If you are employed and find fulfillment in that employment in some way; if you have friends at work and a workplace that is tolerable; if you are making enough money that with good money management you can pay your bills and have at least a bit left over, be very, very grateful. Make each workday a day of thanks for your good fortune.
Shannon and I were thrilled to be able to come home, relax and have fun on the weekends, even though often my “weekend” was not a Saturday and Sunday. However, we made a purposeful decision and commitment to not live for only two days a week, while dreading the other five. Every day is a good day. Have a good day at work and school this week!
If the next person who calls your work phone or who comes to the counter or sends you an email asking for assistance turns out to be a close friend, you’d be anxious to help. If you could make things easier for them, you would. If you couldn’t help in the way they wanted, you’d try to find an option.
That concept is the idea behind the Shane Company’s slogan, “Now you have a friend in the diamond business.” It proved to be so catchy that many other businesses have adapted it. It also would be a great way for us to advertise ourselves and to keep as our approach when we communicate with internal and external customers and clients.
That slogan popped into my head last week when I was talking to a receptionist I have dealt with many times and who has always been unsmiling and flatly monotone to the point of sounding unwelcoming. On my last visit to that office she was looking up my information on her computer and had not smiled, responded to my smile or acted approachable to me or any other client. Suddenly she looked up and gave me blinding smile that transformed her face and I thought, “Wow, that’s more like it!”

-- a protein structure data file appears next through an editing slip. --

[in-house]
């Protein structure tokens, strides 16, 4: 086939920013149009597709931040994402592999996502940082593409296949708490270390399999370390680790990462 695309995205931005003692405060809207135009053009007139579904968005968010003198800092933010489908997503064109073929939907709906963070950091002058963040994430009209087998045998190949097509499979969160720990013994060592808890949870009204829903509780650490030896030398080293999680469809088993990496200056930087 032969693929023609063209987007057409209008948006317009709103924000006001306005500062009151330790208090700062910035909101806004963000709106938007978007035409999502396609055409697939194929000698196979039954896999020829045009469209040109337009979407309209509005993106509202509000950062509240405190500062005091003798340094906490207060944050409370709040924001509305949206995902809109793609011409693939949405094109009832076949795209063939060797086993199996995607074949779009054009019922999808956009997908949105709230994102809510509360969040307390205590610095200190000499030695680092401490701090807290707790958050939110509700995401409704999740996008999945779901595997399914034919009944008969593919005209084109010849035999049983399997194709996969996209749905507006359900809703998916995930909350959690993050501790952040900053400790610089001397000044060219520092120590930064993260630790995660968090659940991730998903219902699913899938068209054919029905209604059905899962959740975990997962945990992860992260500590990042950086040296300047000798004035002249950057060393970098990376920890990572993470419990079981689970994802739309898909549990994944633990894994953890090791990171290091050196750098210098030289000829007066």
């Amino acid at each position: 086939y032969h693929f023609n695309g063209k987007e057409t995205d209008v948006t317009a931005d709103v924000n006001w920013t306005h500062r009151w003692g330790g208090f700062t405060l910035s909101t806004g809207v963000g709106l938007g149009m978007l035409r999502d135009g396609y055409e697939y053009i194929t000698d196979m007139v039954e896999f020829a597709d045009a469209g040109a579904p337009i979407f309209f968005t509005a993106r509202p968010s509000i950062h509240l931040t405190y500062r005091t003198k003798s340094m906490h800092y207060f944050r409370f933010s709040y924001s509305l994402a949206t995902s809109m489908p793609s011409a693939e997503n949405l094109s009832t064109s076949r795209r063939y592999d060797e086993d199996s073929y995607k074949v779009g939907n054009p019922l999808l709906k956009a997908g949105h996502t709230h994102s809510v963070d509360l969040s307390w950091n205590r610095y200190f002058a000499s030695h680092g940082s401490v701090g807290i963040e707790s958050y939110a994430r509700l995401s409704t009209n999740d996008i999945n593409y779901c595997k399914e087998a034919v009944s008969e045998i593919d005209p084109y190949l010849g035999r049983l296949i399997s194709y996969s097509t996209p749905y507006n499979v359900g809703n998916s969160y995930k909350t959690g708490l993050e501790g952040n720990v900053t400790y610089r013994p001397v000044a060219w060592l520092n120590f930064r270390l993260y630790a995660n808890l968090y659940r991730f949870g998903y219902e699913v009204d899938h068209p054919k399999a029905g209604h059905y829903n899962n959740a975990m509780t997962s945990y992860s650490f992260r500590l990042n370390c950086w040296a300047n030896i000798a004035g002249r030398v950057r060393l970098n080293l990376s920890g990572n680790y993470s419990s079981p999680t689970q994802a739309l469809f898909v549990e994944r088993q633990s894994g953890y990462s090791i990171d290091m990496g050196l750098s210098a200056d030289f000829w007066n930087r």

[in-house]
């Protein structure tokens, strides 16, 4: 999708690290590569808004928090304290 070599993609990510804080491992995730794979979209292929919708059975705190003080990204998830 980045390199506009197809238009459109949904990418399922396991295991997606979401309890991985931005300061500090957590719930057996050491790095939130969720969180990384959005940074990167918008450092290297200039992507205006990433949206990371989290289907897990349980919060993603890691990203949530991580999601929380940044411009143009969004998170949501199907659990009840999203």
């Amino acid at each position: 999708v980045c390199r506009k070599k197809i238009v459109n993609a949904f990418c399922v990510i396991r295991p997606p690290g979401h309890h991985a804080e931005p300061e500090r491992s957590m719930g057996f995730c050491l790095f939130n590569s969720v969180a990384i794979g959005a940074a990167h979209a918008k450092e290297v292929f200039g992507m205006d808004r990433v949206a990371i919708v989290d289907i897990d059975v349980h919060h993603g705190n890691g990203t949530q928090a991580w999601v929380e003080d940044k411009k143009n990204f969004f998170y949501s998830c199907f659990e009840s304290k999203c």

That’s when I realized one of her coworkers had walked up behind me. The smile was for her friend, not for me as a client. As I walked away while she was talking in an animated and warm way to her friend, I thought of how different she sounded and how much better she would represent her organization if she showed just half that caring to customers and clients. Even more importantly, I thought about how nice it would be to feel that instead of being greeted by an automaton I was greeted at the front desk by a friend.
Try taking that approach at work and see how differently you treat people and how differently they respond. Notice how much you want to put them at ease and assure them that they will be helped; how anxious you are to do their projects correctly; how you give them the benefit of the doubt if they are a bit difficult to deal with; how you make everything as easy for them as possible. Projecting the spirit of a friend who wants to help has a tremendous impact on others and gets much more positive results.
Treat customers or clients as if they have a friend in your business–you!